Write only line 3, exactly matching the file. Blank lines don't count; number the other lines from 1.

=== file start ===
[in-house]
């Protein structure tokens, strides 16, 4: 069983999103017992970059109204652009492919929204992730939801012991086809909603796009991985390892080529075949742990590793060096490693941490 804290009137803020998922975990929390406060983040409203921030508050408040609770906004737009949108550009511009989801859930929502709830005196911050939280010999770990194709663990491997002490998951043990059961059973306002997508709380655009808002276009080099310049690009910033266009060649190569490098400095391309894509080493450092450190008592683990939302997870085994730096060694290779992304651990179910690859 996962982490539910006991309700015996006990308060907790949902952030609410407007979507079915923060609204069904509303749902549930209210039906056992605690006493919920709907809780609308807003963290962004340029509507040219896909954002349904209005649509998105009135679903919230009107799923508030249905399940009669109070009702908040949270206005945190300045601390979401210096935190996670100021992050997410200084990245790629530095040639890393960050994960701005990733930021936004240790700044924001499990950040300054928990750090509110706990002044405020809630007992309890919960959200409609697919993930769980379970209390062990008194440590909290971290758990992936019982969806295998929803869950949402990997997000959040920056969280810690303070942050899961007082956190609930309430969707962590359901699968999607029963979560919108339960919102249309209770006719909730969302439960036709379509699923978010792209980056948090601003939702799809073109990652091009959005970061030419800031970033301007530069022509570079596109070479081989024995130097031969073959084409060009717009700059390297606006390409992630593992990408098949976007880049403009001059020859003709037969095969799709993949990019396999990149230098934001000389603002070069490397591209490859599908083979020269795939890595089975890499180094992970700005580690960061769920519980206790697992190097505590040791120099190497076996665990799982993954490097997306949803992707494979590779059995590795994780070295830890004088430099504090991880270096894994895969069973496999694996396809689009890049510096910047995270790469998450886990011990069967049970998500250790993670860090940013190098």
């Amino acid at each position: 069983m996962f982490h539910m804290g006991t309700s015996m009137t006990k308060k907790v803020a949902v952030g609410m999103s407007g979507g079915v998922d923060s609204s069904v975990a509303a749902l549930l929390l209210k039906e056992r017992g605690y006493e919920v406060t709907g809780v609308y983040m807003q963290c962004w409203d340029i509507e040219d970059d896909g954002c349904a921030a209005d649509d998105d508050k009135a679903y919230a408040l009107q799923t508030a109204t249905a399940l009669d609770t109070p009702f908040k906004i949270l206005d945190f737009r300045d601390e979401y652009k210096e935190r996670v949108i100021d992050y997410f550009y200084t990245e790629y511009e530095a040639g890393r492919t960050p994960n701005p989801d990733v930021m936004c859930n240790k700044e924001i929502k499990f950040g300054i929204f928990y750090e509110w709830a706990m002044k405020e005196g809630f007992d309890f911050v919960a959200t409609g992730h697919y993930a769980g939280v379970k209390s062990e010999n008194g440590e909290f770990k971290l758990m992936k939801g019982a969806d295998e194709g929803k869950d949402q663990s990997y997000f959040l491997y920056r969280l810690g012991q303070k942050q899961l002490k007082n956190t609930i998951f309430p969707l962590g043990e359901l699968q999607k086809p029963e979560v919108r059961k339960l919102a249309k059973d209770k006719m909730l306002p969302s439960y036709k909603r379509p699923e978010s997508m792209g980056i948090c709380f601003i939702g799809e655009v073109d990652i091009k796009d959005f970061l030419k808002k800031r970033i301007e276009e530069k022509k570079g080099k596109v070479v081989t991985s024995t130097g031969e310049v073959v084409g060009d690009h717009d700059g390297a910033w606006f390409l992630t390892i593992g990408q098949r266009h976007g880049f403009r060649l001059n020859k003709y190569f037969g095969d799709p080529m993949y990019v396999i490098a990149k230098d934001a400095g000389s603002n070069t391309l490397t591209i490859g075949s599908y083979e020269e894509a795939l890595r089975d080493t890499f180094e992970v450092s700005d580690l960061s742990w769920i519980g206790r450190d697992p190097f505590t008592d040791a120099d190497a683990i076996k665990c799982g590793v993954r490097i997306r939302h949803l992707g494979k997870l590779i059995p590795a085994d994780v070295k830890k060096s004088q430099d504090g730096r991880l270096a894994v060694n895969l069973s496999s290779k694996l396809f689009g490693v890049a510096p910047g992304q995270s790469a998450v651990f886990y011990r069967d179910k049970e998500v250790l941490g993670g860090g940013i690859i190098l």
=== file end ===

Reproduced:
């Amino acid at each position: 069983m996962f982490h539910m804290g006991t309700s015996m009137t006990k308060k907790v803020a949902v952030g609410m999103s407007g979507g079915v998922d923060s609204s069904v975990a509303a749902l549930l929390l209210k039906e056992r017992g605690y006493e919920v406060t709907g809780v609308y983040m807003q963290c962004w409203d340029i509507e040219d970059d896909g954002c349904a921030a209005d649509d998105d508050k009135a679903y919230a408040l009107q799923t508030a109204t249905a399940l009669d609770t109070p009702f908040k906004i949270l206005d945190f737009r300045d601390e979401y652009k210096e935190r996670v949108i100021d992050y997410f550009y200084t990245e790629y511009e530095a040639g890393r492919t960050p994960n701005p989801d990733v930021m936004c859930n240790k700044e924001i929502k499990f950040g300054i929204f928990y750090e509110w709830a706990m002044k405020e005196g809630f007992d309890f911050v919960a959200t409609g992730h697919y993930a769980g939280v379970k209390s062990e010999n008194g440590e909290f770990k971290l758990m992936k939801g019982a969806d295998e194709g929803k869950d949402q663990s990997y997000f959040l491997y920056r969280l810690g012991q303070k942050q899961l002490k007082n956190t609930i998951f309430p969707l962590g043990e359901l699968q999607k086809p029963e979560v919108r059961k339960l919102a249309k059973d209770k006719m909730l306002p969302s439960y036709k909603r379509p699923e978010s997508m792209g980056i948090c709380f601003i939702g799809e655009v073109d990652i091009k796009d959005f970061l030419k808002k800031r970033i301007e276009e530069k022509k570079g080099k596109v070479v081989t991985s024995t130097g031969e310049v073959v084409g060009d690009h717009d700059g390297a910033w606006f390409l992630t390892i593992g990408q098949r266009h976007g880049f403009r060649l001059n020859k003709y190569f037969g095969d799709p080529m993949y990019v396999i490098a990149k230098d934001a400095g000389s603002n070069t391309l490397t591209i490859g075949s599908y083979e020269e894509a795939l890595r089975d080493t890499f180094e992970v450092s700005d580690l960061s742990w769920i519980g206790r450190d697992p190097f505590t008592d040791a120099d190497a683990i076996k665990c799982g590793v993954r490097i997306r939302h949803l992707g494979k997870l590779i059995p590795a085994d994780v070295k830890k060096s004088q430099d504090g730096r991880l270096a894994v060694n895969l069973s496999s290779k694996l396809f689009g490693v890049a510096p910047g992304q995270s790469a998450v651990f886990y011990r069967d179910k049970e998500v250790l941490g993670g860090g940013i690859i190098l």